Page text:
Synergy and Subversion in the Second Stage Novels of Rosa Montero

Synergy and Subversion in the Second Stage Novels of Rosa Montero

Synergy and Subversion in the Second Stage Novels of Rosa Montero

Synergy and Subversion in the Second Stage Novels of Rosa Montero

Excerpt

This comprehensive study demonstrates through close textual readings that the fictional works of Rosa Montero constitute a synergetic exploitation of the conventions of journalism and other popular and literary modes thereby producing a subversive narrative informed by ambiguity and experimentation. Its primary focus is the author's period of productivity between 1983 and 1993, referred to herein as the second stage in Montero's ever-innovative artistic development. The four novels written during this period: Te trataré como a una reina, Amado amo, Temblor, and El nido de los sueños mark a significant stage in the author's process of maturation as a writer of fiction.

The first chapter of this study offers brief a comparison and contrast of male and female-authored works of the Spanish post-Civil War and post- Franco periods and traces the development of a female literary tradition within contemporary Spanish literature. It situates Montero with respect to other twentieth-century women writers in Spain and discusses issues raised by the feminist movement. The author's first two novels: Crónica del desamor and La función delta, are examined briefly for their thematic and stylistic experimentation.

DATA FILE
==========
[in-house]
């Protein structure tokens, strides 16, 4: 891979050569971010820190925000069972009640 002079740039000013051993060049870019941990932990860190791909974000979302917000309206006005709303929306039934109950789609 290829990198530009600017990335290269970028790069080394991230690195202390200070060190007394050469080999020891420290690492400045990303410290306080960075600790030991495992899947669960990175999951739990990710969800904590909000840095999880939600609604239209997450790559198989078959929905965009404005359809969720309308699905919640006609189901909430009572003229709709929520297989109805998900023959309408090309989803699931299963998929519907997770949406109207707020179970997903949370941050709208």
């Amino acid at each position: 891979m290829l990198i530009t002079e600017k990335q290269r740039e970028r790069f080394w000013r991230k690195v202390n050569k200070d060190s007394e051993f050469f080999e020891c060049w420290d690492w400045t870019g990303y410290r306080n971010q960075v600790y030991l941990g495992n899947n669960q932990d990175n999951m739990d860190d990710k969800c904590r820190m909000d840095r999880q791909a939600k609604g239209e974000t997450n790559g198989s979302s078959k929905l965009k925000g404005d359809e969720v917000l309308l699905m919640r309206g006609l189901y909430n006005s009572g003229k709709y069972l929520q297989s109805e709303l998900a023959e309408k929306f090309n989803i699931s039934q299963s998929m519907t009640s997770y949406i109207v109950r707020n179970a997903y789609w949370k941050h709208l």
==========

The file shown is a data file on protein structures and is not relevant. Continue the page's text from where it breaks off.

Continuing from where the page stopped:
Chapter II analyzes the power structures presented in Te trataré como a una reina and explores the narrative strategies Montero uses to interrogate those arrangements which have traditionally placed women in marginal positions.

Chapter III studies the author's use of the stylistic patterns of inversion and role-reversal in Amado amo, to expose the underpinnings of the hierarchies of power and authority in “post-Franco democratic, corporate Spain.

Chapter IV traces the evolution of the science fiction genre and investigates how Montero exploits its standard conventions for their subversive . . .

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